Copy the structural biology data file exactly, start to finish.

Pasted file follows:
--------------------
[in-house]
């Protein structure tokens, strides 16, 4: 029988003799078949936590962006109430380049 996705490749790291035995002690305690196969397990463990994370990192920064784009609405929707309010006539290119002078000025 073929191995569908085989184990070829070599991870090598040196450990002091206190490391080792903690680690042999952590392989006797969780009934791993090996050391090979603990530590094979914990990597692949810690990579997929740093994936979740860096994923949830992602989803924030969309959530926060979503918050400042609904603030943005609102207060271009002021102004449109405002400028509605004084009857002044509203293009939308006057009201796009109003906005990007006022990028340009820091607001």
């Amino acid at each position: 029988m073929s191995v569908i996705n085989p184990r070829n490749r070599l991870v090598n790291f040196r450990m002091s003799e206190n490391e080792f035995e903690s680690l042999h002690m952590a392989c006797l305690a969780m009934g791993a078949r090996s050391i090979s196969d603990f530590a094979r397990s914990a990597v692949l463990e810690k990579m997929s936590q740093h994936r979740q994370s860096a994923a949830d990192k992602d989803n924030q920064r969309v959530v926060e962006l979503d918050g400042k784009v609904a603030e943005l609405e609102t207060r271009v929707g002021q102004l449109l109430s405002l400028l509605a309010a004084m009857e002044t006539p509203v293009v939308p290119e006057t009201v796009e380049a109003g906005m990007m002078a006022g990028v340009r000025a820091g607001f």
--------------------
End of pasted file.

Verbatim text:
[in-house]
């Protein structure tokens, strides 16, 4: 029988003799078949936590962006109430380049 996705490749790291035995002690305690196969397990463990994370990192920064784009609405929707309010006539290119002078000025 073929191995569908085989184990070829070599991870090598040196450990002091206190490391080792903690680690042999952590392989006797969780009934791993090996050391090979603990530590094979914990990597692949810690990579997929740093994936979740860096994923949830992602989803924030969309959530926060979503918050400042609904603030943005609102207060271009002021102004449109405002400028509605004084009857002044509203293009939308006057009201796009109003906005990007006022990028340009820091607001």
């Amino acid at each position: 029988m073929s191995v569908i996705n085989p184990r070829n490749r070599l991870v090598n790291f040196r450990m002091s003799e206190n490391e080792f035995e903690s680690l042999h002690m952590a392989c006797l305690a969780m009934g791993a078949r090996s050391i090979s196969d603990f530590a094979r397990s914990a990597v692949l463990e810690k990579m997929s936590q740093h994936r979740q994370s860096a994923a949830d990192k992602d989803n924030q920064r969309v959530v926060e962006l979503d918050g400042k784009v609904a603030e943005l609405e609102t207060r271009v929707g002021q102004l449109l109430s405002l400028l509605a309010a004084m009857e002044t006539p509203v293009v939308p290119e006057t009201v796009e380049a109003g906005m990007m002078a006022g990028v340009r000025a820091g607001f």